Laurel Leaf, 2005 (2003)
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Reviewed by Lyn Seippel
four year old Mayan child is found by an ex-solder who insists that she call him Uncle. Uncle calls her Rosa although her true name is Tzunun which means hummingbird or
hen the story begins Rosa has been traveling through the Guatemalan countryside with Uncle for eight years. Through Tzunun's eyes we see an ancient Mayan culture where fortunetellers and mysticism share the same respect as the holy church. Uncle intends to sell Tzunun, but is told that she is too old. Foreigners want babies to adopt. The woman who arranges adoptions reads the cards for him instead. The cards tell Uncle that Tzunun will lead him to a treasure. As they travel from village to village, Uncle hopes that soon she will make him rich. Uncle provides for them by pretending to be blind. Tzunun's mother taught her that her first job is to be honest. When she is forced to beg for her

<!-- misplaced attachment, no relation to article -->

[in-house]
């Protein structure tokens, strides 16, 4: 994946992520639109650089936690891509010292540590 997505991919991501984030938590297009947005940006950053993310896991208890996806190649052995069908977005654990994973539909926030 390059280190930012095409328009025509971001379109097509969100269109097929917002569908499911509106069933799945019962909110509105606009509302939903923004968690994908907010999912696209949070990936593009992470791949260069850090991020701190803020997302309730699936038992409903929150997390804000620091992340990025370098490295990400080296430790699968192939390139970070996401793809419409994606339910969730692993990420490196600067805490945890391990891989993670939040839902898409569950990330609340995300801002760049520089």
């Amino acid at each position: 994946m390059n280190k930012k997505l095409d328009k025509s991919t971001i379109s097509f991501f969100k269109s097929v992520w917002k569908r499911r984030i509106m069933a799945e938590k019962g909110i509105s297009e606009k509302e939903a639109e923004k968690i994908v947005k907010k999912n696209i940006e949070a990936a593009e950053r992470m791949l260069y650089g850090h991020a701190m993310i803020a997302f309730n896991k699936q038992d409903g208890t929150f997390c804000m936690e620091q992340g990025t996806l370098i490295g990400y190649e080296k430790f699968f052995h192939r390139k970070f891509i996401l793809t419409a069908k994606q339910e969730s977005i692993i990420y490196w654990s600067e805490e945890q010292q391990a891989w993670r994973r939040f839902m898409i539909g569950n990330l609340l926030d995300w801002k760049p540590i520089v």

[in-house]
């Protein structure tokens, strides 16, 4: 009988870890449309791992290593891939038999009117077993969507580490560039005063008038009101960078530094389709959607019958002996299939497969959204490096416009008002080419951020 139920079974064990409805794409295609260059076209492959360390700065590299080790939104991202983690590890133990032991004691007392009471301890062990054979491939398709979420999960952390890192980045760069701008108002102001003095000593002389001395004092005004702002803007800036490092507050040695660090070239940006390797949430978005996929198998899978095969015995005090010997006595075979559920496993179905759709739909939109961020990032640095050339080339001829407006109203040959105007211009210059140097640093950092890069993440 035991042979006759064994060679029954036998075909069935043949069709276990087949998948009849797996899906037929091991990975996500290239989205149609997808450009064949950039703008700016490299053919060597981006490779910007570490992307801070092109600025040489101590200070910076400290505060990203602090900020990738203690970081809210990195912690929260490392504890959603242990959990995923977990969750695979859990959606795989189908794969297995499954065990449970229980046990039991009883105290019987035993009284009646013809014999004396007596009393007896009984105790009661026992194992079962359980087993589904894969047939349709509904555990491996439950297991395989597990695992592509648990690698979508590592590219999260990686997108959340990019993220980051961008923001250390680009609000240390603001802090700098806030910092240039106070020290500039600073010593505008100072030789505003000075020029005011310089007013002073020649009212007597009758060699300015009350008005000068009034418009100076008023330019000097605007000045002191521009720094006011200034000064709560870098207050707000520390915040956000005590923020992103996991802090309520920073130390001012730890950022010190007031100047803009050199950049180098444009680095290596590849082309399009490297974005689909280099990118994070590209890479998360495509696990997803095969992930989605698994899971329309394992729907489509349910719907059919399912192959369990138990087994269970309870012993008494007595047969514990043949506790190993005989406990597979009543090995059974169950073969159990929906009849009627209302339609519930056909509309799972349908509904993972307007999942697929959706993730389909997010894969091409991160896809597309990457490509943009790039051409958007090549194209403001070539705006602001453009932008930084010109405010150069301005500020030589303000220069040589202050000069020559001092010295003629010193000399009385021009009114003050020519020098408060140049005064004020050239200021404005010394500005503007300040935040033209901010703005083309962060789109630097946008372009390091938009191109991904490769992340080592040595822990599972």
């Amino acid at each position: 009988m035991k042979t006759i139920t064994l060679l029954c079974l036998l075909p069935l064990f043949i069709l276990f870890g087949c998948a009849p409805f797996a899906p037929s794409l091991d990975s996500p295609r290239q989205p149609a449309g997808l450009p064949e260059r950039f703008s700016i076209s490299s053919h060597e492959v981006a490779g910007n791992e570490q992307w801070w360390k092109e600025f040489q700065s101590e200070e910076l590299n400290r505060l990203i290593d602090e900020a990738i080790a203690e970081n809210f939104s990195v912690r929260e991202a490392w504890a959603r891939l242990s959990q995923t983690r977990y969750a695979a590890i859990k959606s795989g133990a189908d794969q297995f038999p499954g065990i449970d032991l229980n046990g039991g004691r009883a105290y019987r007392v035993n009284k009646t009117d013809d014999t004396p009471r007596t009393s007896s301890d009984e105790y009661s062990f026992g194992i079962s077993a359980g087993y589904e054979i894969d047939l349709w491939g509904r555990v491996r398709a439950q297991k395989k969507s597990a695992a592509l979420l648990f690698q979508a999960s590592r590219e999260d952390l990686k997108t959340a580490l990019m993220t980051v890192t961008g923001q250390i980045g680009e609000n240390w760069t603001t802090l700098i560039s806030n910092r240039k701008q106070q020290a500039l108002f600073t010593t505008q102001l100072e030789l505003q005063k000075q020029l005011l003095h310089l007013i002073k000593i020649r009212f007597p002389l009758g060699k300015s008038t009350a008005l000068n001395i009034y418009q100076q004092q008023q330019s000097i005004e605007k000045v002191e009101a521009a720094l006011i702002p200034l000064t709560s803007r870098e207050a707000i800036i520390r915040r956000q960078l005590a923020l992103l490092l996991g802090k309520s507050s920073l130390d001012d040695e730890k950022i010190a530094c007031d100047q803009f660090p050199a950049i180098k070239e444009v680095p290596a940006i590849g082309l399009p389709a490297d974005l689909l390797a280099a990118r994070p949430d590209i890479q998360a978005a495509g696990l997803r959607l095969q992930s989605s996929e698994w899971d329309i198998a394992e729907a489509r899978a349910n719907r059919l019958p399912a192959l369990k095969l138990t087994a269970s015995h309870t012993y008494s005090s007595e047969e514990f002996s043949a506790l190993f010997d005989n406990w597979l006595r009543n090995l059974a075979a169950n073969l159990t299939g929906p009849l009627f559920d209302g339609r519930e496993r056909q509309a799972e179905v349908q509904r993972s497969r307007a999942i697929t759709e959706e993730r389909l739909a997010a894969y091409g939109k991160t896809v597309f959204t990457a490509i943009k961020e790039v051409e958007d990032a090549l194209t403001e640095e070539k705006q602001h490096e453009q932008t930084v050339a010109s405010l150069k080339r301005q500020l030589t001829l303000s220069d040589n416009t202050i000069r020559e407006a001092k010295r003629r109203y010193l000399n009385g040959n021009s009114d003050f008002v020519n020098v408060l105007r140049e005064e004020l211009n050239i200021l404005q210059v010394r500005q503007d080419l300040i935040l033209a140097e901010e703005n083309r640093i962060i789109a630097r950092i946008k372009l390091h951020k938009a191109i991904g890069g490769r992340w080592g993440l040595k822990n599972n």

Uncle, she asks her mother's forgiveness in case they ever meet again.
zunun is torn between what she knows is wrong and what she is forced to do to remain with Uncle. Afraid to be alone in a country where innocent people are killed or abducted, she tries to reconcile his demands with her desire to be the kind of daughter she knows her mother would want her to be. The relationship between Uncle and Tzunun is unloving and tense. But as long as he believes she will bring him riches, he cares for her, forcing her deeper and deeper into his world of deceit and larceny.
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